is aware of a report that intravenous high-dose vitamin C may be beneficial in the management of a COVID-19 infection. We have investigated this report and found there is no robust scientific evidence to support the usage of this vitamin in the management of COVID-19.
In another display of mixed messaging, the AANP advises naturopaths not to claim
This product will boost your immunity to COVID-19 and is a must-have during this pandemic! Purchase now through our site.
Yet, the AANP also says
The global impact of the pandemic and extremely high demand for some products is definitely interrupting the supply of certain ingredients, especially for immune support products. In the face of supply challenges across the entire supplement industry, AANP’s corporate partner Fullscript encourages providers to use their similar products tool to find brands or products that you may not have tried before in case your trusted product may be unavailable.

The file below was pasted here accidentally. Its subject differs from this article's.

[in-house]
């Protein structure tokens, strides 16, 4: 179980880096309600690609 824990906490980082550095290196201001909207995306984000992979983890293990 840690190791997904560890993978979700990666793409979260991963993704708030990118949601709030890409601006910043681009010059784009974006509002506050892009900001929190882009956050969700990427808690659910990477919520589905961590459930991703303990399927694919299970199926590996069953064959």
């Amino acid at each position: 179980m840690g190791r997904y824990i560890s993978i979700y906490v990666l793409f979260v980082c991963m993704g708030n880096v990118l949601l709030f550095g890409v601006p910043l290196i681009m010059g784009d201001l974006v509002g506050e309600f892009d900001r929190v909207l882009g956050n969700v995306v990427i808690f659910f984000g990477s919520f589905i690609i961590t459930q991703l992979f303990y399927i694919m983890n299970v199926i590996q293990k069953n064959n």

So, don’t claim a product will “boost” a patient’s immune system but we’ll help you find products that allegedly provide immune “support” to stock your online pharmacy. I’m sure there’s a difference in there somewhere. (Unlike medical ethics, which regards in-office dietary supplement sales as a financial conflict of interest, this is not considered an inherent conflict in naturopathic practice.) By the way, instead of the hard sell, the AANP suggests a subtler approach to promoting dietary supplements in this recommended script for naturopaths advising their patients on COVID-19:
The CDC has recommended that patients secure a three month supply of medications. Our practice has products in stock if you are running low & need refills.
Note the conflation of “medications” with “products in stock”.